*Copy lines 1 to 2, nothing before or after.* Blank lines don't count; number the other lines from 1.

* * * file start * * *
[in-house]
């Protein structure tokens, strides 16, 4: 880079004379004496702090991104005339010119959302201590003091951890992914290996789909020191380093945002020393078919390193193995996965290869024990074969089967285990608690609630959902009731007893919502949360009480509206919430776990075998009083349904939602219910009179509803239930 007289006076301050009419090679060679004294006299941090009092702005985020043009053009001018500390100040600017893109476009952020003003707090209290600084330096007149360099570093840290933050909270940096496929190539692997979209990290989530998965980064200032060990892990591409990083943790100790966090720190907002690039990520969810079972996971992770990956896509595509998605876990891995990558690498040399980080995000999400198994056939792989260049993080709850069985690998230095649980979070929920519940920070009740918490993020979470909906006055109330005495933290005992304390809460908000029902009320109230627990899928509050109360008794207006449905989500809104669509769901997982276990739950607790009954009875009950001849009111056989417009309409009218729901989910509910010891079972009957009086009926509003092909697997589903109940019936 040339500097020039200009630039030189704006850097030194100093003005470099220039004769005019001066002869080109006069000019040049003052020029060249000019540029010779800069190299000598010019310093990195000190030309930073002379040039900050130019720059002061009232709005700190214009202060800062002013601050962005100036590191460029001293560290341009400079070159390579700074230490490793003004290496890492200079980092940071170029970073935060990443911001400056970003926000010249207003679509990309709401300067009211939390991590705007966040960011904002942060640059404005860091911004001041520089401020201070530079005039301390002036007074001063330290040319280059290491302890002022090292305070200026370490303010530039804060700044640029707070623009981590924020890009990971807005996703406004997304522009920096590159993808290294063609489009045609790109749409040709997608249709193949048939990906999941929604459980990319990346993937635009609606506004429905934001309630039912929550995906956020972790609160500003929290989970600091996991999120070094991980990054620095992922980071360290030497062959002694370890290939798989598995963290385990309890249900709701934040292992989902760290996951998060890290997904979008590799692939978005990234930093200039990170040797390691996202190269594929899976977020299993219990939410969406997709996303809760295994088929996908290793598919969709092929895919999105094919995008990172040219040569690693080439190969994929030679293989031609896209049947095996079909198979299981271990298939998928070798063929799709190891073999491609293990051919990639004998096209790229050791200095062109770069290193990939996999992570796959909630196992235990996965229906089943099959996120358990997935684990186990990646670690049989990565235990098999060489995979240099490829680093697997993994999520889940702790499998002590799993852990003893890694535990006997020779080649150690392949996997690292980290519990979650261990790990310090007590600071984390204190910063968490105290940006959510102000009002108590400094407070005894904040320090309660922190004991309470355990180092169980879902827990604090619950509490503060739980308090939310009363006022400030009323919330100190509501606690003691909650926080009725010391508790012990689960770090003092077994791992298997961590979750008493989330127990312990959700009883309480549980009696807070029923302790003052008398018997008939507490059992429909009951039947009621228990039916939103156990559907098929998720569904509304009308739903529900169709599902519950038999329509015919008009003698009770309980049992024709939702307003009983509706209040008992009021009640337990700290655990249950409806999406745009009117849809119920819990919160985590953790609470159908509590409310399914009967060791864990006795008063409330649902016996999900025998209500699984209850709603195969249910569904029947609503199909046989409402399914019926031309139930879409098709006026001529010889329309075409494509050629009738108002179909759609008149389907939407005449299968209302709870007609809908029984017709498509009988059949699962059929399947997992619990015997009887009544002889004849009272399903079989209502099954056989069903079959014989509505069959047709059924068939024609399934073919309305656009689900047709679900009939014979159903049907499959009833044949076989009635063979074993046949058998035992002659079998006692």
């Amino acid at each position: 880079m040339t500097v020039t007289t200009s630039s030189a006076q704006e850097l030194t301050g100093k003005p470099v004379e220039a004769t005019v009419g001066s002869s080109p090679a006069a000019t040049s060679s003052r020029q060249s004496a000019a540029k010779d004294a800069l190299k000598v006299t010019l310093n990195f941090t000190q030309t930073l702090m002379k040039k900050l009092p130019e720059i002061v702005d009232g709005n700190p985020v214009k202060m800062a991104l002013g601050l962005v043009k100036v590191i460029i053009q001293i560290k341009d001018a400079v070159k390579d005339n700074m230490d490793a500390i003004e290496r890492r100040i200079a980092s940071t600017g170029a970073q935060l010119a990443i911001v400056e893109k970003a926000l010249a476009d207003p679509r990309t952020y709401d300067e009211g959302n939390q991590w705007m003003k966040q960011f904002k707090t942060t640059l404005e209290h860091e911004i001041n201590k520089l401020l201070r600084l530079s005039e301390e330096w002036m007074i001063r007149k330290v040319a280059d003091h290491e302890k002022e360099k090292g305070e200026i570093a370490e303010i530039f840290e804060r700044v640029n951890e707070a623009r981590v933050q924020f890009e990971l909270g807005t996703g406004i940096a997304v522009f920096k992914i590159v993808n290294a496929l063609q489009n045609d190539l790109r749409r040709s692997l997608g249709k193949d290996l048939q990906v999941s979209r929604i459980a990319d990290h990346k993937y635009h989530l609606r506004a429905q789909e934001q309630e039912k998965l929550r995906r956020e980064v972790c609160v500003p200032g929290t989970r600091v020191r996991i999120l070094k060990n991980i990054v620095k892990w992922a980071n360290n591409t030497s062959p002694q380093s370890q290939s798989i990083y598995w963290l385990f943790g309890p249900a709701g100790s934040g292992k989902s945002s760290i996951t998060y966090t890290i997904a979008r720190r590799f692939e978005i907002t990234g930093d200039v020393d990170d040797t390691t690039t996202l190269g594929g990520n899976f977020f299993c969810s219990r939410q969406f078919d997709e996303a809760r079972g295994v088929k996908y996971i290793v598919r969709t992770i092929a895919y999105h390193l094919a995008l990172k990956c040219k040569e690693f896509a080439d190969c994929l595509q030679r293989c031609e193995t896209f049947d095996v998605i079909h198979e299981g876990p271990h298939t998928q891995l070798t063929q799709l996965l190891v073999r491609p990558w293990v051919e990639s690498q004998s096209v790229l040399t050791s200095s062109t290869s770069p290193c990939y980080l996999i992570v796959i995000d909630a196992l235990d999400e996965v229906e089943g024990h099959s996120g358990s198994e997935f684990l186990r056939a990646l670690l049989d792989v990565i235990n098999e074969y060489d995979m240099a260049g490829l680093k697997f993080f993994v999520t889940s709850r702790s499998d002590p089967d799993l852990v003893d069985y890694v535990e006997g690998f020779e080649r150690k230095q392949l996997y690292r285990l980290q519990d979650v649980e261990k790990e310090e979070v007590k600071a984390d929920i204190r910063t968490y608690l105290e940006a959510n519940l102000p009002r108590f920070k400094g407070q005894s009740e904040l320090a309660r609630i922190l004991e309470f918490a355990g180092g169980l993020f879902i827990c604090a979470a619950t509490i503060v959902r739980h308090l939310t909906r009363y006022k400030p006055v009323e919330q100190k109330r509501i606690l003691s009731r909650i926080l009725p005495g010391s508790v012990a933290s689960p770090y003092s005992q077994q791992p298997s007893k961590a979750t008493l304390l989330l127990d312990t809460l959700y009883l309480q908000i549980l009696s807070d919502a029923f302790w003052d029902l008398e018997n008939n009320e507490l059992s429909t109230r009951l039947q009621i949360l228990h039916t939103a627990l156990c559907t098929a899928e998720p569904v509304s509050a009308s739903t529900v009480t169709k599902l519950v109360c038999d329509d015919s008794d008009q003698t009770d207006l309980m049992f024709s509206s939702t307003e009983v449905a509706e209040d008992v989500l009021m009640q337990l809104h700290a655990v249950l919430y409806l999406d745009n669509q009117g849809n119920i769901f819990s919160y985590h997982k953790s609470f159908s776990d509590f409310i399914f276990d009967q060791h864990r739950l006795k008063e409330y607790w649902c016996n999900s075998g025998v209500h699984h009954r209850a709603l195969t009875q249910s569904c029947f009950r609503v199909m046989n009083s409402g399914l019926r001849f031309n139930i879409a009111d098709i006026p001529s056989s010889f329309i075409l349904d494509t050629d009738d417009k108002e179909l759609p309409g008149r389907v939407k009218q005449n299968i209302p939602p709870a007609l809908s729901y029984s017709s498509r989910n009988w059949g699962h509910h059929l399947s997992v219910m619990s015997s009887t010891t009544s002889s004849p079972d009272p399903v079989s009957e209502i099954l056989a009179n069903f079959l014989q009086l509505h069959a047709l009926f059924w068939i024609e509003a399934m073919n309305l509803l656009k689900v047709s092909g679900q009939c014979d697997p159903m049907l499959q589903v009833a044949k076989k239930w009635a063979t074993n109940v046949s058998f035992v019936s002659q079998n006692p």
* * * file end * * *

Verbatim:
[in-house]
């Protein structure tokens, strides 16, 4: 880079004379004496702090991104005339010119959302201590003091951890992914290996789909020191380093945002020393078919390193193995996965290869024990074969089967285990608690609630959902009731007893919502949360009480509206919430776990075998009083349904939602219910009179509803239930 007289006076301050009419090679060679004294006299941090009092702005985020043009053009001018500390100040600017893109476009952020003003707090209290600084330096007149360099570093840290933050909270940096496929190539692997979209990290989530998965980064200032060990892990591409990083943790100790966090720190907002690039990520969810079972996971992770990956896509595509998605876990891995990558690498040399980080995000999400198994056939792989260049993080709850069985690998230095649980979070929920519940920070009740918490993020979470909906006055109330005495933290005992304390809460908000029902009320109230627990899928509050109360008794207006449905989500809104669509769901997982276990739950607790009954009875009950001849009111056989417009309409009218729901989910509910010891079972009957009086009926509003092909697997589903109940019936 040339500097020039200009630039030189704006850097030194100093003005470099220039004769005019001066002869080109006069000019040049003052020029060249000019540029010779800069190299000598010019310093990195000190030309930073002379040039900050130019720059002061009232709005700190214009202060800062002013601050962005100036590191460029001293560290341009400079070159390579700074230490490793003004290496890492200079980092940071170029970073935060990443911001400056970003926000010249207003679509990309709401300067009211939390991590705007966040960011904002942060640059404005860091911004001041520089401020201070530079005039301390002036007074001063330290040319280059290491302890002022090292305070200026370490303010530039804060700044640029707070623009981590924020890009990971807005996703406004997304522009920096590159993808290294063609489009045609790109749409040709997608249709193949048939990906999941929604459980990319990346993937635009609606506004429905934001309630039912929550995906956020972790609160500003929290989970600091996991999120070094991980990054620095992922980071360290030497062959002694370890290939798989598995963290385990309890249900709701934040292992989902760290996951998060890290997904979008590799692939978005990234930093200039990170040797390691996202190269594929899976977020299993219990939410969406997709996303809760295994088929996908290793598919969709092929895919999105094919995008990172040219040569690693080439190969994929030679293989031609896209049947095996079909198979299981271990298939998928070798063929799709190891073999491609293990051919990639004998096209790229050791200095062109770069290193990939996999992570796959909630196992235990996965229906089943099959996120358990997935684990186990990646670690049989990565235990098999060489995979240099490829680093697997993994999520889940702790499998002590799993852990003893890694535990006997020779080649150690392949996997690292980290519990979650261990790990310090007590600071984390204190910063968490105290940006959510102000009002108590400094407070005894904040320090309660922190004991309470355990180092169980879902827990604090619950509490503060739980308090939310009363006022400030009323919330100190509501606690003691909650926080009725010391508790012990689960770090003092077994791992298997961590979750008493989330127990312990959700009883309480549980009696807070029923302790003052008398018997008939507490059992429909009951039947009621228990039916939103156990559907098929998720569904509304009308739903529900169709599902519950038999329509015919008009003698009770309980049992024709939702307003009983509706209040008992009021009640337990700290655990249950409806999406745009009117849809119920819990919160985590953790609470159908509590409310399914009967060791864990006795008063409330649902016996999900025998209500699984209850709603195969249910569904029947609503199909046989409402399914019926031309139930879409098709006026001529010889329309075409494509050629009738108002179909759609008149389907939407005449299968209302709870007609809908029984017709498509009988059949699962059929399947997992619990015997009887009544002889004849009272399903079989209502099954056989069903079959014989509505069959047709059924068939024609399934073919309305656009689900047709679900009939014979159903049907499959009833044949076989009635063979074993046949058998035992002659079998006692």